1 9 7 6 – 1 9 7 7 (UK)
12 x 50 minute episodes
Penned by emigre New Yorker Howard Schuman, Rock Follies followed the fortunes of singers Dee (Julie Covington, who later went on to fame as Evita with Don’t Cry For Me Argentina), Anna (Charlotte Cornwell) and Q (Rula Lenska), through the ruthless world of the music business with all its ups and downs.
The three girls initially meet up at a West End audition for a 1930s musical called Broadway Annie. Dee is working as a magician’s assistant, Anna is a “resting” actor and ‘Q’ has been starring in skin flicks.
Fate brings them together and they become The Little Ladies, dreaming of gigging at Wembley as the greatest female rock group in the world.
The Little Ladies tour Britain singing in pubs, bingo halls, discos and clubs, and when they earn an encore at Cambridge, they know their plan is working. Meanwhile, Dee picks up a groupie who becomes their roadie.
Following a number of ups and downs, the group meet Stavros Kuklas, a Greek millionaire who has decided to diversify from shipping into rock ‘n’ roll.
Stavros doesn’t like their style, their look, their clothes, their songs or their arrangements – but he does like their raw material.
He has big plans, big ideas and an image change for the girls, which results in them becoming a sensation at ‘Idols’ nightclub.
Eccentric, utterly original and a teeny bit weird, Rock Follies won the BAFTA Best Drama Series award in 1976.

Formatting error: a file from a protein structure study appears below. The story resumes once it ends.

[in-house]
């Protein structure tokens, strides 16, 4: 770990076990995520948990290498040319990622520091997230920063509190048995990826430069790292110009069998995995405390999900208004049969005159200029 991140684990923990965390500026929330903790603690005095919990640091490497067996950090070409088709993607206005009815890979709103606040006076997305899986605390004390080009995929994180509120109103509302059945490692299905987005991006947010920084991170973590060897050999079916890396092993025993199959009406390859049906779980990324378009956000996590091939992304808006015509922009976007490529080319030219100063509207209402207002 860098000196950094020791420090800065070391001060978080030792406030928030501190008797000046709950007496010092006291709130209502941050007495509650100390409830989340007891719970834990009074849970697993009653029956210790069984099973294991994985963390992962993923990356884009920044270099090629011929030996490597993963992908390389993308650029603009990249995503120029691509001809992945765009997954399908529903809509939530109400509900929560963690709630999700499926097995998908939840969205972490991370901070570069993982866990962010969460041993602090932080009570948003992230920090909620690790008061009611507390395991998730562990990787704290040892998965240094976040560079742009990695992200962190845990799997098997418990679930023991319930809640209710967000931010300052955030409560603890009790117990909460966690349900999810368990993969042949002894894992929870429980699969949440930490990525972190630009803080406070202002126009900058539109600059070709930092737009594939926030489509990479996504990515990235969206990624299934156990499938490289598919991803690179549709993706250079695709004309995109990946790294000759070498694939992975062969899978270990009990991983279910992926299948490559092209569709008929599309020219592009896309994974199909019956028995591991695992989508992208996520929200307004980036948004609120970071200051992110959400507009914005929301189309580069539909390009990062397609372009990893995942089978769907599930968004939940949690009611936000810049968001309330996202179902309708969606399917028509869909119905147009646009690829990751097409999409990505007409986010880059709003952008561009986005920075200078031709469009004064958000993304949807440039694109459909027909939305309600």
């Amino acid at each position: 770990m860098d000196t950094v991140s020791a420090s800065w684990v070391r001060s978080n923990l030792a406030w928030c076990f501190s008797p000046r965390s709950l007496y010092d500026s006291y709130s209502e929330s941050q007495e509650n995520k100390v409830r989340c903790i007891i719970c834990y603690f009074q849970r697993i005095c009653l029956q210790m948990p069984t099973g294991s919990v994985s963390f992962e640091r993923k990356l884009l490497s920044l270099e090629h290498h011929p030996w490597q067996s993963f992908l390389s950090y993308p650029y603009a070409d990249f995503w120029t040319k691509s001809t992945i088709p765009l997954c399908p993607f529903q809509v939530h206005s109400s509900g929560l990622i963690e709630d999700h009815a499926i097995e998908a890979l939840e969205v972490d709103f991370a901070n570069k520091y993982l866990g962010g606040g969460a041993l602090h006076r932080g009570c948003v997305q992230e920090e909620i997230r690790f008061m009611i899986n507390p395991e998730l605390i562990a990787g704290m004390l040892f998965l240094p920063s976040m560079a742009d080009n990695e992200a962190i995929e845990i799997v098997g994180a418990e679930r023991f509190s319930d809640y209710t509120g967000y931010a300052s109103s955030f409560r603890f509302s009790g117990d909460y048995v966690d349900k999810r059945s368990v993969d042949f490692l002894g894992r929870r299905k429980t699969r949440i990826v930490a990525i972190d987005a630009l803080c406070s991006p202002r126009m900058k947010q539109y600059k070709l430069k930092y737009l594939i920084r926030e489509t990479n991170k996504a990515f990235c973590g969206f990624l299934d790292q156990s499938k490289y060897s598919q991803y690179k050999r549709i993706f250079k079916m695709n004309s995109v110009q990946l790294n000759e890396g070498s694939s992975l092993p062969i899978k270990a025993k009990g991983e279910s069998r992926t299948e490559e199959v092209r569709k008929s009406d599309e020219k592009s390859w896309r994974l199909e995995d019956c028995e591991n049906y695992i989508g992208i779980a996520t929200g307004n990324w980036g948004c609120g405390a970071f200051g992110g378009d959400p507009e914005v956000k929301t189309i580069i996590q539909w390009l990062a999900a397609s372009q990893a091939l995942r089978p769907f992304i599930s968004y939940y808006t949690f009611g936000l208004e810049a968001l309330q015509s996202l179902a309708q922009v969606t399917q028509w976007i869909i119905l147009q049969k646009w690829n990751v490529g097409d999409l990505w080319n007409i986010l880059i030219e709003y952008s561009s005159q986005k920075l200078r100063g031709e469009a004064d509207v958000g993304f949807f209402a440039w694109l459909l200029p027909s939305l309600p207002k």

In the second series, Follies of ’77, The Little Ladies are managed by the dynamic and splendidly outrageous Kitty Schreiber (Beth Porter), whose catchphrase is “Kray-Zee”.
Hitting the recording studio, success becomes a reality for the girls as the group score on Rock Box, a TV show, with their single Welcome to the Follies of ’77. And at the Electric Empire, they pack in the fans.
However, their success begins to create tensions, and Kitty has her hands full trying to paper over the cracks. The girls are briefly joined by a Welsh singer, Rox, making the group a quartet.
The Little Ladies celebrate Queen Elizabeth II’s Silver Jubilee with an electrifying tour and finally make it all the way to Wembley. But as the show bites the dust, Anna discovers that her voice had been re-recorded behind her back by Dee.
This Thames Television serial was very hip at the time – Drugs, sex, homosexuality, the whole seventies trip . . . and it was as exciting visually as it often was musically.
Dee and Anna were the only two who could actually sing but Q looked fantastic!
The original Rock Follies series aired between February 24th and March 30th, 1976. The Follies of ’77 series aired between May 4th and June 8th, 1977. Two albums of surprisingly good music from the series were released, mostly composed by Andy Mackay of Roxy Music.
A few years after The Rock Follies ended, the Americans attempted to recreate the success with Three Girls Three. It was described as “a variety show about the lives of three cabaret-style singers”. It did not translate well and was a flop.
Three actresses who sang together as a group called Rock Bottom (who?) claimed Rock Follies was about them and won half a million pounds in a court case for it.
“Q” Nancy Cunard de Longchamps
Devonia “Dee” Rhodes
The Show Business | The Little Ladies | The Road | The Talking Pictures | The Pounds Sterling | The Blitz || The Band Who Wouldn’t Die | The Empire | The Hype | The Loony Tunes | The Divorce | The Real Life